HomeTop StoriesSouth Africa's president faces the worst elections ever for his party. ...

South Africa’s president faces the worst elections ever for his party. He will probably still get re-elected

CAPE TOWN, South Africa (AP) — South African President Cyril Ramaphosa is facing the prospect of his ruling party’s worst-ever election result. Yet he is still likely to be re-elected as leader of Africa’s most advanced country after Wednesday’s national vote.

Although several opinion polls show support for his African National Congress at less than 50% ahead of the elections, putting the country at risk of losing its majority for the first time in South Africa’s thirty years of democracy, it is still widely expected ANC will win most parliamentary elections. seats. The growing opposition to the ANC is divided among various parties.

That will likely mean Ramaphosa stays for a second and final five-year term, although that may not be easy. Parliament decides who is president and the ANC may not have a majority of lawmakers. Moreover, a sharp drop in votes for the ANC would put pressure on Ramaphosa within the party’s ranks. The ANC has a history of withdrawing support from its party leader in times of trouble, resulting in the party resigning as president.

See also  Mayor of Ocean City, New Jersey issues warning after teen stabbed on boardwalk

Here’s a look at 71-year-old Ramaphosa and his future.

MANDELA’S PROTECTION

Ramaphosa was seen as a protégé of Nelson Mandela, who led the ANC to victory in the momentous 1994 elections that ended the apartheid system of white minority rule and established South Africa as a democracy. Ramaphosa lost the internal ANC battle to succeed Mandela as president when the aging anti-apartheid icon resigned after one term in 1999 – even though Mandela was thought to have favored Ramaphosa.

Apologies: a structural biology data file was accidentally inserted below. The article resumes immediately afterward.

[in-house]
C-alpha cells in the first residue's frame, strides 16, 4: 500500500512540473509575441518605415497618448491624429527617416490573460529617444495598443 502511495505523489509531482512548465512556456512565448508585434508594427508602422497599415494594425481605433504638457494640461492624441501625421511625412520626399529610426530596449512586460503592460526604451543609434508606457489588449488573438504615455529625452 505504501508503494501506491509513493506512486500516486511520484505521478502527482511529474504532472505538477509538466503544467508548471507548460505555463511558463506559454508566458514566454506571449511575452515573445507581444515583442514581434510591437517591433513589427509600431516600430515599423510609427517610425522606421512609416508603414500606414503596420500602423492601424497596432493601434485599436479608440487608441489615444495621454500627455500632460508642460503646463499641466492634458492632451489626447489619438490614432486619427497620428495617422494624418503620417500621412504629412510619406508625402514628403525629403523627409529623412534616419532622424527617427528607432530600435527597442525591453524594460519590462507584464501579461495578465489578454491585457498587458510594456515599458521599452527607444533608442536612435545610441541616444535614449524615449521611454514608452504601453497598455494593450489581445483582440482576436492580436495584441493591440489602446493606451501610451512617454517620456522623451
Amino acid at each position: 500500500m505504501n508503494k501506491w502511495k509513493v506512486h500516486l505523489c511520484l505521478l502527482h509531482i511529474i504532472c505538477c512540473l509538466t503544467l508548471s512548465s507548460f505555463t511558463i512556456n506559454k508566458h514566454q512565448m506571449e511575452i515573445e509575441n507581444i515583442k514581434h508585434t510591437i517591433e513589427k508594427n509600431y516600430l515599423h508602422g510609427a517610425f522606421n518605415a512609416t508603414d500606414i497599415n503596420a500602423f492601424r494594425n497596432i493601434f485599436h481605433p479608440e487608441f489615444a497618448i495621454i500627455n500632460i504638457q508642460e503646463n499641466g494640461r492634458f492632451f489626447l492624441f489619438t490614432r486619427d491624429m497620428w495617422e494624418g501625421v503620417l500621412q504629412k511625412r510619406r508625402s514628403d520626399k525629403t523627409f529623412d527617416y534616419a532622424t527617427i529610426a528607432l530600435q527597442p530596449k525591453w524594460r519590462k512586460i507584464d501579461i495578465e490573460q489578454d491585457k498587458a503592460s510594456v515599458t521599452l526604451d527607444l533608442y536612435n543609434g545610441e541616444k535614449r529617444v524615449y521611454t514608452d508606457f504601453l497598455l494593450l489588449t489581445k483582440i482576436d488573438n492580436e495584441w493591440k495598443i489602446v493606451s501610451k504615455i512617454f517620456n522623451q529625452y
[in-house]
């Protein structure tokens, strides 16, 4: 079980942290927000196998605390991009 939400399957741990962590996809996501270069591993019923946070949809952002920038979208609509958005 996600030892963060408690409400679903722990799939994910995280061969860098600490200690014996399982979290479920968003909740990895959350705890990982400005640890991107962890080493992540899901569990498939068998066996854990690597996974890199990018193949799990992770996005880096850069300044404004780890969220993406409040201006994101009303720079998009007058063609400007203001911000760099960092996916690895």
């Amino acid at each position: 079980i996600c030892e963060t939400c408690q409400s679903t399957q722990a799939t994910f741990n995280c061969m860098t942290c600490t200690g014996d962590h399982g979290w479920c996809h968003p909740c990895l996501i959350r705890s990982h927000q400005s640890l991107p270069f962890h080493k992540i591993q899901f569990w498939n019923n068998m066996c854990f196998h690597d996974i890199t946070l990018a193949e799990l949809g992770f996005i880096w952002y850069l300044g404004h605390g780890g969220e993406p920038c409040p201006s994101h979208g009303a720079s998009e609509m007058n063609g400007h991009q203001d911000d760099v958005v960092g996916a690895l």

Instead, Ramaphosa left politics to become one of South Africa’s richest businessmen.

BACK TO POLITICS

Ramaphosa returned to politics by being elected vice-president of the ANC in 2012. He was appointed vice president of the country in 2014 under former president Jacob Zuma. Using the same internal party apparatus that previously overlooked him, he won the leadership of the ANC in 2017. Zuma resigned as South Africa’s president two months later under a cloud of corruption allegations and Ramaphosa took over. He was elected for his first real term in 2019.

See also  Have the first six months of Milei improved the Argentine economy?

He promised to end the corruption that plagued the ANC during the Zuma government and boost the struggling economy and failing government services, although that was not easy. South Africa still has one of the highest unemployment rates in the world, and nationwide electricity outages in 2022 and 2023 due to mismanagement at the state-owned utility have severely damaged Ramaphosa’s reputation.

DECISION OF PARLIAMENT

Lawmakers in parliament decide South Africa’s president, and this election could bring something new to that process. South Africans vote for parties in national elections and those parties send lawmakers to the 400-member parliament depending on their share of the vote. Lawmakers then choose the president.

Every South African president since 1994 has been a member of the ANC by virtue of its parliamentary majority, but if it falls below 50% in this election, another party or parties would be needed to join the vote to reach the required numbers in parliament. to re-elect Ramapohosa.

FUTURE AS PRESIDENT

See also  Greece's prime minister in Turkey for talks as regional rivals try to improve ties

There are three possible scenarios for Ramaphosa:

If the ANC retains its majority against expectations, he will likely be re-elected by his party’s lawmakers without any problems. The ANC won 57.5% of the vote in the last national election in 2019, leading to Ramaphosa’s first term.

If the ANC falls just below 50%, it could seek a coalition with several smaller parties to gain the necessary votes in parliament for Ramaphosa to remain president.

If the ANC’s share is well below 50% and closer to 40%, things become more complicated. The ANC may have to approach one of the larger opposition parties for a coalition, and that would involve much more bickering. A significant drop in support would also undermine Ramaphosa’s authority within the ANC.

It is notable that no South African president has served a full term in office since 1994. Mandela resigned to hand over the reins, and Thabo Mbeki and Zuma both resigned before their final terms expired due to a loss of support within the ANC.

___

AP Africa News: https://apnews.com/hub/africa

- Advertisement -
RELATED ARTICLES

LEAVE A REPLY

Please enter your comment!
Please enter your name here

Most Popular

Recent Comments